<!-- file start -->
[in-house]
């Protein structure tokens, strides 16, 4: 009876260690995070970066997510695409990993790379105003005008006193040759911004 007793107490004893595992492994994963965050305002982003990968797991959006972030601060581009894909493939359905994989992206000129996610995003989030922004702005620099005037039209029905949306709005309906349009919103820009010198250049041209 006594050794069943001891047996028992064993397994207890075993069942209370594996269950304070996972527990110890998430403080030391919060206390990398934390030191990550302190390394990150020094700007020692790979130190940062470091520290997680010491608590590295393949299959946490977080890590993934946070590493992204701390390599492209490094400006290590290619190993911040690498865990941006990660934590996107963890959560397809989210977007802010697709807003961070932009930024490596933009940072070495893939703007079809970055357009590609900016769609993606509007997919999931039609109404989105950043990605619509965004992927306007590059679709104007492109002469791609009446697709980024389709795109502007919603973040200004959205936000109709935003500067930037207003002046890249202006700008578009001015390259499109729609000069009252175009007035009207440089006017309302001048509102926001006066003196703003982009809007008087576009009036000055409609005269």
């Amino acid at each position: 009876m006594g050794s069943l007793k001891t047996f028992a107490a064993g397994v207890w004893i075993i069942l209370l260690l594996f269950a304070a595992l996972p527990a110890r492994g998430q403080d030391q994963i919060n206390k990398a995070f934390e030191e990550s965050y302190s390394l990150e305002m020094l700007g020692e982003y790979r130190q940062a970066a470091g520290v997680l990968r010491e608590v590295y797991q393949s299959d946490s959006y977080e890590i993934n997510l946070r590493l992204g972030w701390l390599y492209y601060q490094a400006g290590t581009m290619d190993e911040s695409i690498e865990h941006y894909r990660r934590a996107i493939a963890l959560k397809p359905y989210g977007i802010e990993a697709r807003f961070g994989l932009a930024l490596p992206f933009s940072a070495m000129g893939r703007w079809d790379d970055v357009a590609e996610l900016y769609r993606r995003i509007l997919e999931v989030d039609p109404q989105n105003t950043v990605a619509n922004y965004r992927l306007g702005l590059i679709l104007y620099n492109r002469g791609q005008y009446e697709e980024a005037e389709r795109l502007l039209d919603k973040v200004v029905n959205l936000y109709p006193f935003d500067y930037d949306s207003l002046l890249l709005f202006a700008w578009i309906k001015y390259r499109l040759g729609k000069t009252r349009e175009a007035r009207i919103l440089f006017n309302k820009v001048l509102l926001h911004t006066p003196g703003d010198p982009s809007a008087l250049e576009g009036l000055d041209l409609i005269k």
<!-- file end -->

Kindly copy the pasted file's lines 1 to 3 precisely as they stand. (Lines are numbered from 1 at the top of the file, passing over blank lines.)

[in-house]
């Protein structure tokens, strides 16, 4: 009876260690995070970066997510695409990993790379105003005008006193040759911004 007793107490004893595992492994994963965050305002982003990968797991959006972030601060581009894909493939359905994989992206000129996610995003989030922004702005620099005037039209029905949306709005309906349009919103820009010198250049041209 006594050794069943001891047996028992064993397994207890075993069942209370594996269950304070996972527990110890998430403080030391919060206390990398934390030191990550302190390394990150020094700007020692790979130190940062470091520290997680010491608590590295393949299959946490977080890590993934946070590493992204701390390599492209490094400006290590290619190993911040690498865990941006990660934590996107963890959560397809989210977007802010697709807003961070932009930024490596933009940072070495893939703007079809970055357009590609900016769609993606509007997919999931039609109404989105950043990605619509965004992927306007590059679709104007492109002469791609009446697709980024389709795109502007919603973040200004959205936000109709935003500067930037207003002046890249202006700008578009001015390259499109729609000069009252175009007035009207440089006017309302001048509102926001006066003196703003982009809007008087576009009036000055409609005269």
């Amino acid at each position: 009876m006594g050794s069943l007793k001891t047996f028992a107490a064993g397994v207890w004893i075993i069942l209370l260690l594996f269950a304070a595992l996972p527990a110890r492994g998430q403080d030391q994963i919060n206390k990398a995070f934390e030191e990550s965050y302190s390394l990150e305002m020094l700007g020692e982003y790979r130190q940062a970066a470091g520290v997680l990968r010491e608590v590295y797991q393949s299959d946490s959006y977080e890590i993934n997510l946070r590493l992204g972030w701390l390599y492209y601060q490094a400006g290590t581009m290619d190993e911040s695409i690498e865990h941006y894909r990660r934590a996107i493939a963890l959560k397809p359905y989210g977007i802010e990993a697709r807003f961070g994989l932009a930024l490596p992206f933009s940072a070495m000129g893939r703007w079809d790379d970055v357009a590609e996610l900016y769609r993606r995003i509007l997919e999931v989030d039609p109404q989105n105003t950043v990605a619509n922004y965004r992927l306007g702005l590059i679709l104007y620099n492109r002469g791609q005008y009446e697709e980024a005037e389709r795109l502007l039209d919603k973040v200004v029905n959205l936000y109709p006193f935003d500067y930037d949306s207003l002046l890249l709005f202006a700008w578009i309906k001015y390259r499109l040759g729609k000069t009252r349009e175009a007035r009207i919103l440089f006017n309302k820009v001048l509102l926001h911004t006066p003196g703003d010198p982009s809007a008087l250049e576009g009036l000055d041209l409609i005269k």